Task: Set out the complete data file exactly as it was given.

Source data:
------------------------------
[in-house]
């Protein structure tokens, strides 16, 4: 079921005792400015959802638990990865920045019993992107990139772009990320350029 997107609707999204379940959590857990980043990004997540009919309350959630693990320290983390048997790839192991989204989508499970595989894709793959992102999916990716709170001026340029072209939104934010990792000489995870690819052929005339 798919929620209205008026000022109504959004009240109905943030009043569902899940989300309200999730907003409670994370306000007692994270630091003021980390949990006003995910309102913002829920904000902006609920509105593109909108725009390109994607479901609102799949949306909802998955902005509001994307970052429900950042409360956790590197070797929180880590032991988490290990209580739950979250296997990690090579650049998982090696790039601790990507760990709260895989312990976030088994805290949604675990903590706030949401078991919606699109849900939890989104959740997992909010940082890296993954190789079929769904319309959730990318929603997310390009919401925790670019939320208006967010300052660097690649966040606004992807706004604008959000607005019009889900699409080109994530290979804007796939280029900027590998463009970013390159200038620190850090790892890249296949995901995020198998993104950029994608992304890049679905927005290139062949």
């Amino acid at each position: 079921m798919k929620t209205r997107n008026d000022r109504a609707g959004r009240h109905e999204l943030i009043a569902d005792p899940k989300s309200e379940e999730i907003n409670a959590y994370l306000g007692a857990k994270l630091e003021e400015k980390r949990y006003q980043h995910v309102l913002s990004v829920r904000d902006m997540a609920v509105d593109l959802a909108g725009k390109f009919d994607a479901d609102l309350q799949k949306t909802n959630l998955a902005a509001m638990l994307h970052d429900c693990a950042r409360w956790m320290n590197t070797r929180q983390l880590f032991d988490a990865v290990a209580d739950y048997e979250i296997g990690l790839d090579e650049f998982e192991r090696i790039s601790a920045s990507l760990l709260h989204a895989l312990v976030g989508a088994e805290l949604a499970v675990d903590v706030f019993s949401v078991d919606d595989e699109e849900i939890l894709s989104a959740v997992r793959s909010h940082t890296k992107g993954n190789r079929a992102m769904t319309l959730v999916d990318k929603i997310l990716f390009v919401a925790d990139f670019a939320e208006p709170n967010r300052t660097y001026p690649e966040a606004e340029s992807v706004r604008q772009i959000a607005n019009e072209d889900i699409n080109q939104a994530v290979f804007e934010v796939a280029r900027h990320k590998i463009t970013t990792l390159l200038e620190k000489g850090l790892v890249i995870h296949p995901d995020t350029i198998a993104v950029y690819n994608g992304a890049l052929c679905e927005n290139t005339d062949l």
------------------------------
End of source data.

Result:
[in-house]
């Protein structure tokens, strides 16, 4: 079921005792400015959802638990990865920045019993992107990139772009990320350029 997107609707999204379940959590857990980043990004997540009919309350959630693990320290983390048997790839192991989204989508499970595989894709793959992102999916990716709170001026340029072209939104934010990792000489995870690819052929005339 798919929620209205008026000022109504959004009240109905943030009043569902899940989300309200999730907003409670994370306000007692994270630091003021980390949990006003995910309102913002829920904000902006609920509105593109909108725009390109994607479901609102799949949306909802998955902005509001994307970052429900950042409360956790590197070797929180880590032991988490290990209580739950979250296997990690090579650049998982090696790039601790990507760990709260895989312990976030088994805290949604675990903590706030949401078991919606699109849900939890989104959740997992909010940082890296993954190789079929769904319309959730990318929603997310390009919401925790670019939320208006967010300052660097690649966040606004992807706004604008959000607005019009889900699409080109994530290979804007796939280029900027590998463009970013390159200038620190850090790892890249296949995901995020198998993104950029994608992304890049679905927005290139062949």
């Amino acid at each position: 079921m798919k929620t209205r997107n008026d000022r109504a609707g959004r009240h109905e999204l943030i009043a569902d005792p899940k989300s309200e379940e999730i907003n409670a959590y994370l306000g007692a857990k994270l630091e003021e400015k980390r949990y006003q980043h995910v309102l913002s990004v829920r904000d902006m997540a609920v509105d593109l959802a909108g725009k390109f009919d994607a479901d609102l309350q799949k949306t909802n959630l998955a902005a509001m638990l994307h970052d429900c693990a950042r409360w956790m320290n590197t070797r929180q983390l880590f032991d988490a990865v290990a209580d739950y048997e979250i296997g990690l790839d090579e650049f998982e192991r090696i790039s601790a920045s990507l760990l709260h989204a895989l312990v976030g989508a088994e805290l949604a499970v675990d903590v706030f019993s949401v078991d919606d595989e699109e849900i939890l894709s989104a959740v997992r793959s909010h940082t890296k992107g993954n190789r079929a992102m769904t319309l959730v999916d990318k929603i997310l990716f390009v919401a925790d990139f670019a939320e208006p709170n967010r300052t660097y001026p690649e966040a606004e340029s992807v706004r604008q772009i959000a607005n019009e072209d889900i699409n080109q939104a994530v290979f804007e934010v796939a280029r900027h990320k590998i463009t970013t990792l390159l200038e620190k000489g850090l790892v890249i995870h296949p995901d995020t350029i198998a993104v950029y690819n994608g992304a890049l052929c679905e927005n290139t005339d062949l």